In the 1970s, traveling in Indonesia was basically restricted to overland travel between Bali, Java, and Sumatra. The other 17,000-odd other islands were out of reach. Yet, it was not impossible, as intrepid Dutch backpacker, Dick Bergsma was about to discover in 1977 when he happened upon a wooden boat, a Bugis schooner, or pinisi, in the port of Jakarta destined for Jambi in Sumatra. He convinced the captain to provide a cabin and off he set for eight days of flapping sails, flying fish, purple sunsets, and a whole new world of adventure!
Dick had long dreamt of exploring this vast maritime nation using these pinisi schooners to myriad unknown destinations strung along the equator. But fate kept him away for almost a decade to turn his dream into reality.
In 1983, Dick met Karin Righart and love was born and Dick’s dream was revived. And so it was that in September 1985, a motley group of 19 Dutch men and women, Dick included, waved goodbye to a gawking crowd in the port of Surabaya aboard the pinisi Sumber Makmur (‘source of prosperity’) on a 17-day journey along Madura, Bali, Lombok and the Kangean islands.
Sleeping on Micky Mouse-design mattresses with folding tables and chairs on deck for meals, the cooking was done on gas cookers on the front of the boat and the guest ablutions were performed in a plywood shack hanging over the side of the boat. Hardly dignified, and a far cry from the en-suite demands of the modern traveller.
A challenge indeed, but an inspiring one begging for continuation. Dick was only getting started on taking his dream further. The following year, the name SeaTrek and the seagull logo* were born, marking a major step forward in the evolution of this pioneering company.
Selling the idea to the public proved difficult in the early days. At the time, Indonesian tourism was for the happy few traveling by airplane, visiting acknowledged highlights, being coddled in five-star hotels. Travelling by pinisi boat to the far-flung corners of the archipelago was a fantasy, a crazy idea that would never take hold. But Dick was adamant that it was the very latest in traveling trends that might change the face of Indonesia!
In 1986, a World Expo was held in Vancouver, Canada. Its focus was on transportation and Indonesia constructed a wooden two-masted pinisi schooner to display at the show, complete with seven sails, two tall boards converging in a bowsprit, leeboards on both sides. President Soeharto christened the boat ‘Pinisi Nusantara’, ‘Pinisi of the Archipelago’, and it proudly sailed across the Pacific, along the ancient trade routes.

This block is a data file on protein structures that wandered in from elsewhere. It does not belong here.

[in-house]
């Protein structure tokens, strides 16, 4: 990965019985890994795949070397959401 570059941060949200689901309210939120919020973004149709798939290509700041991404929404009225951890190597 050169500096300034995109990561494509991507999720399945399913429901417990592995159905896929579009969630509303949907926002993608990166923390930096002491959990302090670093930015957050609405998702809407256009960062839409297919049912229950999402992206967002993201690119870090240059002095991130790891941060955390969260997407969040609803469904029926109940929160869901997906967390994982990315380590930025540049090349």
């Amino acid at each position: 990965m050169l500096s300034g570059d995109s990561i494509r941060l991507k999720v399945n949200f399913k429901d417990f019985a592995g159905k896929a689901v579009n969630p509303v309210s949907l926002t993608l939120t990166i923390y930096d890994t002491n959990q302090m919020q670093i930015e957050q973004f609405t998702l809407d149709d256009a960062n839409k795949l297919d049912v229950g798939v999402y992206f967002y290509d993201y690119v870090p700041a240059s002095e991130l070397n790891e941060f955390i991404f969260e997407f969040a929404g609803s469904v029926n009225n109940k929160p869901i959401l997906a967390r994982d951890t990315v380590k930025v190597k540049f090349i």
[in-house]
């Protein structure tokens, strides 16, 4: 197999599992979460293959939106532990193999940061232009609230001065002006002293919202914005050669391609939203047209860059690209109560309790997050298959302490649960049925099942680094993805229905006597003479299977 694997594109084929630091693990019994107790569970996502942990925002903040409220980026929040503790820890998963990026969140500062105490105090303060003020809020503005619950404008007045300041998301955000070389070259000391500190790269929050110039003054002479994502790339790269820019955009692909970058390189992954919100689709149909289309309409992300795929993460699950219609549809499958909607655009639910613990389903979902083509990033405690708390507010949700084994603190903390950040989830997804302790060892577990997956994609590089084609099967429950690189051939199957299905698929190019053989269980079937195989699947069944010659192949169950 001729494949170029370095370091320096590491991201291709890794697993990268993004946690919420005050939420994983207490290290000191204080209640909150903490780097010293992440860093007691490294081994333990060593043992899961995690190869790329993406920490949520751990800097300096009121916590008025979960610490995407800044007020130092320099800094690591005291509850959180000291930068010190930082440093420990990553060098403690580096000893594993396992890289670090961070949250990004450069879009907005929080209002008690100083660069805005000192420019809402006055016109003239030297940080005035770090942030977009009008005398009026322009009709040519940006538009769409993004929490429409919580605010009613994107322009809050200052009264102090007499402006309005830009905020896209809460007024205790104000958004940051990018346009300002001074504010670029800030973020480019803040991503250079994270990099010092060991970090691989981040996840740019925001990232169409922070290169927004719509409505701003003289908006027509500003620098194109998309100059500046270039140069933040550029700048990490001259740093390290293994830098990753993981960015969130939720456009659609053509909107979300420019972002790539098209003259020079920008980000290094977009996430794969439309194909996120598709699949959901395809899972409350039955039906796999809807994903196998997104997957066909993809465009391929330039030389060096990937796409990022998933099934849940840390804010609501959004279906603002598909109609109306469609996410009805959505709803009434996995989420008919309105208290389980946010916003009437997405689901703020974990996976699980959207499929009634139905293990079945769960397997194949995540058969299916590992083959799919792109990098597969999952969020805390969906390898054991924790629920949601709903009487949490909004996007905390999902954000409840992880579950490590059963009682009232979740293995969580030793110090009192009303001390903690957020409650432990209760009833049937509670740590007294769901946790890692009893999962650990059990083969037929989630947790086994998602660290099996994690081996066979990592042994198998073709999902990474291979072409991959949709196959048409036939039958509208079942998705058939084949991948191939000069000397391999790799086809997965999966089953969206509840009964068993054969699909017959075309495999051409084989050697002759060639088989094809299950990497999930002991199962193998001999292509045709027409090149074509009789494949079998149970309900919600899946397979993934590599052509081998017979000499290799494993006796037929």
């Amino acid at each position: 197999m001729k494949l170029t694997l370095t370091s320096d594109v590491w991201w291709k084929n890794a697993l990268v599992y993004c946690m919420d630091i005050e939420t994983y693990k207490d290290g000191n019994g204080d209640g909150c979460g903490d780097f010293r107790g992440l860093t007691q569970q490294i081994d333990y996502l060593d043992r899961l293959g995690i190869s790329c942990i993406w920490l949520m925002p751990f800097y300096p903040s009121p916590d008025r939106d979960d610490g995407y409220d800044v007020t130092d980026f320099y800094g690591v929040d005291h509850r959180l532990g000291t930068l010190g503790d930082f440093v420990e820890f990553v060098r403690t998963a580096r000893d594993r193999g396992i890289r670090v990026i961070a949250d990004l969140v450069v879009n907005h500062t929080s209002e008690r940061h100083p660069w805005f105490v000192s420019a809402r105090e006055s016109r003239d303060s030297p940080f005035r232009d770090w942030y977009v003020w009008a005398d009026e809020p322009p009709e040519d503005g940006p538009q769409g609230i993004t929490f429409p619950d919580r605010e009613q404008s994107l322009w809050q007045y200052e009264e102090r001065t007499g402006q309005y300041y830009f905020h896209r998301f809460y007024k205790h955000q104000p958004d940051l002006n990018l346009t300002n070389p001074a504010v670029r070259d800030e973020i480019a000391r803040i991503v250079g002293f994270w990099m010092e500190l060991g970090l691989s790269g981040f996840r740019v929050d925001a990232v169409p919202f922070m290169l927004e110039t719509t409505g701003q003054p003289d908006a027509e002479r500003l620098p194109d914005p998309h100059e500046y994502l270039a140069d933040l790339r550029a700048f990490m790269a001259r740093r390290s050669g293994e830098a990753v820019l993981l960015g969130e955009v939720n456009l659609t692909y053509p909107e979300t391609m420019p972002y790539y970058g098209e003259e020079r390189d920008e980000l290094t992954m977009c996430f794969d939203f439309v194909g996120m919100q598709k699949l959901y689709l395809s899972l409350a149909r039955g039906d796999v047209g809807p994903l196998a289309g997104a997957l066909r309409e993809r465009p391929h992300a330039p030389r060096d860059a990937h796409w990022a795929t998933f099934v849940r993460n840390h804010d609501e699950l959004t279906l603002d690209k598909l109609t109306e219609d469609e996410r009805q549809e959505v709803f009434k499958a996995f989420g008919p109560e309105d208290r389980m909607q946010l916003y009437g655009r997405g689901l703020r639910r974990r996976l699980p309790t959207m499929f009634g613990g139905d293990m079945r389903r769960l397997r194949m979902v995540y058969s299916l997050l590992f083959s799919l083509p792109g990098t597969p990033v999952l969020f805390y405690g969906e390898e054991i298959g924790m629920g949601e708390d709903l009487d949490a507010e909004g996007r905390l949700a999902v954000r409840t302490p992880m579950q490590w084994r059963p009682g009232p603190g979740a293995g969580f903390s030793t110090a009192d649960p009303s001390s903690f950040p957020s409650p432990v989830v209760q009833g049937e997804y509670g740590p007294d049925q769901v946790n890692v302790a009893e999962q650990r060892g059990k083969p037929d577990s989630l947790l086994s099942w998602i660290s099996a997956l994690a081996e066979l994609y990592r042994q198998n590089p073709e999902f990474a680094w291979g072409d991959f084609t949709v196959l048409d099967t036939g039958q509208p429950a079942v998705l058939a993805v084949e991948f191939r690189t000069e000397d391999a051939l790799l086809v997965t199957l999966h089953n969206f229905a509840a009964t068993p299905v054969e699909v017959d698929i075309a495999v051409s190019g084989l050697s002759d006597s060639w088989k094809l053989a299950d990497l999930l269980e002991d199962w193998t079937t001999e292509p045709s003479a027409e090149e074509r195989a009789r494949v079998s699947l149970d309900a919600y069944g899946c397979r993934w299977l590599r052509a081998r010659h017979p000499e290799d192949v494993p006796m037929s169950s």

After its presentation at the Expo, the pinisi was disassembled and returned to Jakarta on the deck of a steel-hulled modern freighter, but little did anyone know, she was destined for greater things. During a ceremony in Bali, in 1988, the Pinisi Nusantara was handed over to the care of SeaTrek. The responsible Minister, the Bali Governor, and Dick, glowing at the prospects of this potential new trend in tourism, that was poised to tie the four corners of the archipelago together.
SeaTrek operated the Pinisi Nusantara for almost two years across the archipelago and they were warmly welcomed on the islands by the locals who knew its story and reputation.
In 1990, Dick met an Indonesian-Chinese shipping tycoon, Pak Zainal Abidin. He commanded a fleet of working boats such as freighters, tugboats, and ferries, but he did not yet have any tourist-carrying pinisi boats in his fleet. He was intrigued by the idea. He wanted this gap to be filled fast to take advantage of this emerging new tourism opportunity and acquired several pinisi for just this purpose.